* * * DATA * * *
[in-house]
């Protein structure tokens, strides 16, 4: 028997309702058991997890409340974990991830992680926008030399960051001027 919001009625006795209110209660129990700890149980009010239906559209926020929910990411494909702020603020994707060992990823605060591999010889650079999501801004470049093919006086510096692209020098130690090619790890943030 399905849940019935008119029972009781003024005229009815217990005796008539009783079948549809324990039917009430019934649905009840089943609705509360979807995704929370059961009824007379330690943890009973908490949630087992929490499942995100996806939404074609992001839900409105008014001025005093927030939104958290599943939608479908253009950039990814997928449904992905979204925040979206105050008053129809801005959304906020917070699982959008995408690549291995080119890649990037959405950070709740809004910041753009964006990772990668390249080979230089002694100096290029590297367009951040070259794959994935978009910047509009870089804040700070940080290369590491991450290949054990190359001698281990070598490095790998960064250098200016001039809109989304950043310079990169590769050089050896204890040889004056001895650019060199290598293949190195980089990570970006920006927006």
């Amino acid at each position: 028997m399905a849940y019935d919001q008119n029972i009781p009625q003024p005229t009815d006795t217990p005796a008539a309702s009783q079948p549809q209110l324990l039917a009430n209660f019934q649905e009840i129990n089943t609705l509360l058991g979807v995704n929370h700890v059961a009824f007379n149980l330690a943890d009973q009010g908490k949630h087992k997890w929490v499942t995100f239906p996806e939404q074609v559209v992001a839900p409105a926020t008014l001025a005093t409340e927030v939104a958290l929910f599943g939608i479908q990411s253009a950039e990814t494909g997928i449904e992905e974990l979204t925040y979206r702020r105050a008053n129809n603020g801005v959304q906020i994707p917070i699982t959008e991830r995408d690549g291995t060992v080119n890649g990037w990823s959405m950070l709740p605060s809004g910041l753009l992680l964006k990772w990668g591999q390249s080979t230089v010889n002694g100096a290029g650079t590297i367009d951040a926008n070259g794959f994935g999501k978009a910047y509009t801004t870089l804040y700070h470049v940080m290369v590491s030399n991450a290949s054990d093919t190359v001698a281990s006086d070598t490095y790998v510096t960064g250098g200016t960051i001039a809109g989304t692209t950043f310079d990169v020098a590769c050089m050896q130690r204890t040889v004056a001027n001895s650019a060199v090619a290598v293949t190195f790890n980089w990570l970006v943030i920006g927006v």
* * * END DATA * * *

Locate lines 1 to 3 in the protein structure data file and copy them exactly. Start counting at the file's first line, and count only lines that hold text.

[in-house]
């Protein structure tokens, strides 16, 4: 028997309702058991997890409340974990991830992680926008030399960051001027 919001009625006795209110209660129990700890149980009010239906559209926020929910990411494909702020603020994707060992990823605060591999010889650079999501801004470049093919006086510096692209020098130690090619790890943030 399905849940019935008119029972009781003024005229009815217990005796008539009783079948549809324990039917009430019934649905009840089943609705509360979807995704929370059961009824007379330690943890009973908490949630087992929490499942995100996806939404074609992001839900409105008014001025005093927030939104958290599943939608479908253009950039990814997928449904992905979204925040979206105050008053129809801005959304906020917070699982959008995408690549291995080119890649990037959405950070709740809004910041753009964006990772990668390249080979230089002694100096290029590297367009951040070259794959994935978009910047509009870089804040700070940080290369590491991450290949054990190359001698281990070598490095790998960064250098200016001039809109989304950043310079990169590769050089050896204890040889004056001895650019060199290598293949190195980089990570970006920006927006």
């Amino acid at each position: 028997m399905a849940y019935d919001q008119n029972i009781p009625q003024p005229t009815d006795t217990p005796a008539a309702s009783q079948p549809q209110l324990l039917a009430n209660f019934q649905e009840i129990n089943t609705l509360l058991g979807v995704n929370h700890v059961a009824f007379n149980l330690a943890d009973q009010g908490k949630h087992k997890w929490v499942t995100f239906p996806e939404q074609v559209v992001a839900p409105a926020t008014l001025a005093t409340e927030v939104a958290l929910f599943g939608i479908q990411s253009a950039e990814t494909g997928i449904e992905e974990l979204t925040y979206r702020r105050a008053n129809n603020g801005v959304q906020i994707p917070i699982t959008e991830r995408d690549g291995t060992v080119n890649g990037w990823s959405m950070l709740p605060s809004g910041l753009l992680l964006k990772w990668g591999q390249s080979t230089v010889n002694g100096a290029g650079t590297i367009d951040a926008n070259g794959f994935g999501k978009a910047y509009t801004t870089l804040y700070h470049v940080m290369v590491s030399n991450a290949s054990d093919t190359v001698a281990s006086d070598t490095y790998v510096t960064g250098g200016t960051i001039a809109g989304t692209t950043f310079d990169v020098a590769c050089m050896q130690r204890t040889v004056a001027n001895s650019a060199v090619a290598v293949t190195f790890n980089w990570l970006v943030i920006g927006v």